In 2014, total oil and gas production available for sale was 1,124 million boe. An additional 40 million boe was produced and consumed in operations. Production available for sale from subsidiaries was 895 million boe with an additional 30 million boe consumed in operations. The Shell share of the production available for sale of joint ventures and associates was 229 million boe with an additional 10 million boe consumed in operations.

Accordingly, after taking production into account, there was a decrease of 863 million boe in proved reserves, comprising a decrease of 654 million boe from subsidiaries and a decrease of 209 million boe from the Shell share of joint ventures and associates.

KEY ACCOUNTING ESTIMATES AND JUDGEMENTS

Refer to Note 3 to the “Consolidated Financial Statements” for a discussion of key accounting estimates and judgements.

LEGAL PROCEEDINGS

Refer to Note 25 to the “Consolidated Financial Statements” for a discussion of legal proceedings.


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  PERFORMANCE INDICATORS     SHELL ANNUAL REPORT AND FORM 20-F 2014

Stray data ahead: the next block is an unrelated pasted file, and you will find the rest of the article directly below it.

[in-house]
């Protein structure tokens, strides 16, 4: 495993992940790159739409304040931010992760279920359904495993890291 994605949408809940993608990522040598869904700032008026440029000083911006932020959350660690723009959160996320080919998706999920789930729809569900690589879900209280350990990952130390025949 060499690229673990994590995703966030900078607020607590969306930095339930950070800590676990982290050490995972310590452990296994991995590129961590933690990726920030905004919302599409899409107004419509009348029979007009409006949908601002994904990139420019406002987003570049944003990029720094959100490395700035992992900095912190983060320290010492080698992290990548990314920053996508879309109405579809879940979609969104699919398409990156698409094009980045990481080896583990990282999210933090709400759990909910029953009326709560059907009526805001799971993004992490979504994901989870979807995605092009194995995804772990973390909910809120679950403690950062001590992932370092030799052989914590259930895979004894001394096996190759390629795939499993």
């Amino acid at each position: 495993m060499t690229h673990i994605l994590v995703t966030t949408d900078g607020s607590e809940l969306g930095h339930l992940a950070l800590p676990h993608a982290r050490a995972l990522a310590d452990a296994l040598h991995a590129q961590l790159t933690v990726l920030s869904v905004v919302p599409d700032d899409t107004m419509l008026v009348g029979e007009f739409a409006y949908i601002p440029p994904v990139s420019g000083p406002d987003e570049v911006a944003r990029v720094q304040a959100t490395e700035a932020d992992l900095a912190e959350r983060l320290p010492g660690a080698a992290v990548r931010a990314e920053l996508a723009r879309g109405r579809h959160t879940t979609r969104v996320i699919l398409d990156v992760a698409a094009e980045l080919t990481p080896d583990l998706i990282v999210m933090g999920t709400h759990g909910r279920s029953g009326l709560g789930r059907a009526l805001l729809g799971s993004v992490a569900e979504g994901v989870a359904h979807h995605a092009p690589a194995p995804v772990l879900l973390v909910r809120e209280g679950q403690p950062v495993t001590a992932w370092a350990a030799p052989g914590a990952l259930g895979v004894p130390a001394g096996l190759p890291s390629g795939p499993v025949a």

PERFORMANCE INDICATORS

KEY PERFORMANCE INDICATORS

 

Total shareholder return

2014    -3.0%

 

2013    8.6%

Total shareholder return (TSR) is the difference between the share price at the start of the year and the share price at the end of the year, plus gross dividends delivered during the calendar year (reinvested quarterly), expressed as a percentage of the year-start share price. The TSRs of major publicly traded oil and gas companies can be directly compared, providing a way to determine how Shell is performing against its industry peers.

 

Net cash from operating activities ($ billion)

2014    45

 

2013    40

Net cash from operating activities is the total of all cash receipts and payments associated with our sales of oil, gas, chemicals and other products. The components that provide a reconciliation from income for the period are listed in the “Consolidated Statement of Cash Flows”. This indicator reflects Shell’s ability to generate cash for both investment and distribution to shareholders.